Readers aren’t trying to steal your creativity. It’s just that if you make the process of reading your script far too arduous and time-consuming, then all you are doing is giving development people — all of whom are always pressed for time and always have a million other scripts to read — an excellent excuse to give up on your screenplay and move on to the next one in the pile.
Post Tagged with: "Ray Morton"
I recently finished reading for the Big Break™ screenwriting contest, something that I do every year. Over the course of this months-long assignment, I evaluated approximately 300 scripts, which gave me the opportunity to see what’s going on out there in spec-script land.
The Dino De Laurentiis’ production of King Kong premiered on December 17, 1976 and I was first in line to see it. I was not disappointed. As promised, in John Berkey’s striking illustration for the poster, the film made spectacular use of the World Trade Center as the stage for Kong’s heroic last stand.
Earlier this summer, I had the opportunity to attend a 30th anniversary showing of Raiders of the Lost Ark at AMPAS. From a screenwriting perspective, I was impressed all over again by Lawrence Kasdan’s terrific script. It’s a textbook example of great screenwriting.
In the last installment of Meet the Reader, Ray Morton took screenwriters to task for the lies they tell themselves. In the current installment, he responds to readers’ comments and tackles yet more lies.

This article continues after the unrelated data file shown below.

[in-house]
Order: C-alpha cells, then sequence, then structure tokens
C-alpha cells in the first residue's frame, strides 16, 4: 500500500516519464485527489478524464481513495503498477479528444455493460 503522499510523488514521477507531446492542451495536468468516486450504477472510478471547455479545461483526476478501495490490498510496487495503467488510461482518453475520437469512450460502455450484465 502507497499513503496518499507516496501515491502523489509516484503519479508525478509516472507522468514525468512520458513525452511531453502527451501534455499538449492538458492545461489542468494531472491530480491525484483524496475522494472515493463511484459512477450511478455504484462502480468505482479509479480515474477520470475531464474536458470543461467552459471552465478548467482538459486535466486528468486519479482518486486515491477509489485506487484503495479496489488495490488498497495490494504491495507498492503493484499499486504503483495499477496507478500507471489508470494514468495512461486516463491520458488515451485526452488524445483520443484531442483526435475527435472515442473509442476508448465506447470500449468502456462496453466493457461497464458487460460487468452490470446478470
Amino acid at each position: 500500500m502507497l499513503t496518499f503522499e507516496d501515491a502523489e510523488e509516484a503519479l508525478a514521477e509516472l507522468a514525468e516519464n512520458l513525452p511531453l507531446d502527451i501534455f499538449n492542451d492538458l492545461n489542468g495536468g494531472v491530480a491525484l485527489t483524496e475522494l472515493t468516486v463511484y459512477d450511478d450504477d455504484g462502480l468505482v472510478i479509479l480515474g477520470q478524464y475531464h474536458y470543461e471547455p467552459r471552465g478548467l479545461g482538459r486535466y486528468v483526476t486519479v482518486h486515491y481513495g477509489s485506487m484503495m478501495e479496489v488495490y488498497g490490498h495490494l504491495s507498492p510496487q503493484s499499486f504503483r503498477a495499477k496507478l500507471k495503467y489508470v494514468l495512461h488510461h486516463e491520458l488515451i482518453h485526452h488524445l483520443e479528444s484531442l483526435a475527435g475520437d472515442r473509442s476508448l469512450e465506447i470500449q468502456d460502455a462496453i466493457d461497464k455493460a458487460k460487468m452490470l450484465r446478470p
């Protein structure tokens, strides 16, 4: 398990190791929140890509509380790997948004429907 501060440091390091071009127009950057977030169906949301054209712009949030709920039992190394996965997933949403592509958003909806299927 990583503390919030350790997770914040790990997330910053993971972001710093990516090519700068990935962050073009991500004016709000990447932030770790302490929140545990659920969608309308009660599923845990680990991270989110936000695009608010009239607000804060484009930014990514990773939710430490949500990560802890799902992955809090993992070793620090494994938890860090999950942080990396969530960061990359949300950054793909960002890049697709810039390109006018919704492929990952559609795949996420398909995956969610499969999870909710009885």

At the Second Annual Hero Complex Film Festival, Warren Beatty, John Favreau, Nicholas Meyer, Roberto Orci, Alex Kurtzman, Damon Lindelof, Mike Mignola, and Richard Donner gathered to celebrate filmic (Wrath of Khan), comic (Superman), and screenwriting (Tom Mankiewicz) heroes. Ray Morton was there.
Your producer is entitled to NOTHING. And if a producer suggests working out some kind of financial arrangement before pitching your show… RUN.
We came. We conquered. We connected. – That’s how the night felt after our first-ever Script Magazine Los Angeles Meetup this past Tuesday (2/8) night. Judging by our Facebook RSVP list, we thought we’d get maybe 30 or 40 readers and friends of the magazine to show up. But 7 p.m. hit and right away the bar at the Cat ‘N Fiddle on Sunset Blvd. was all ours…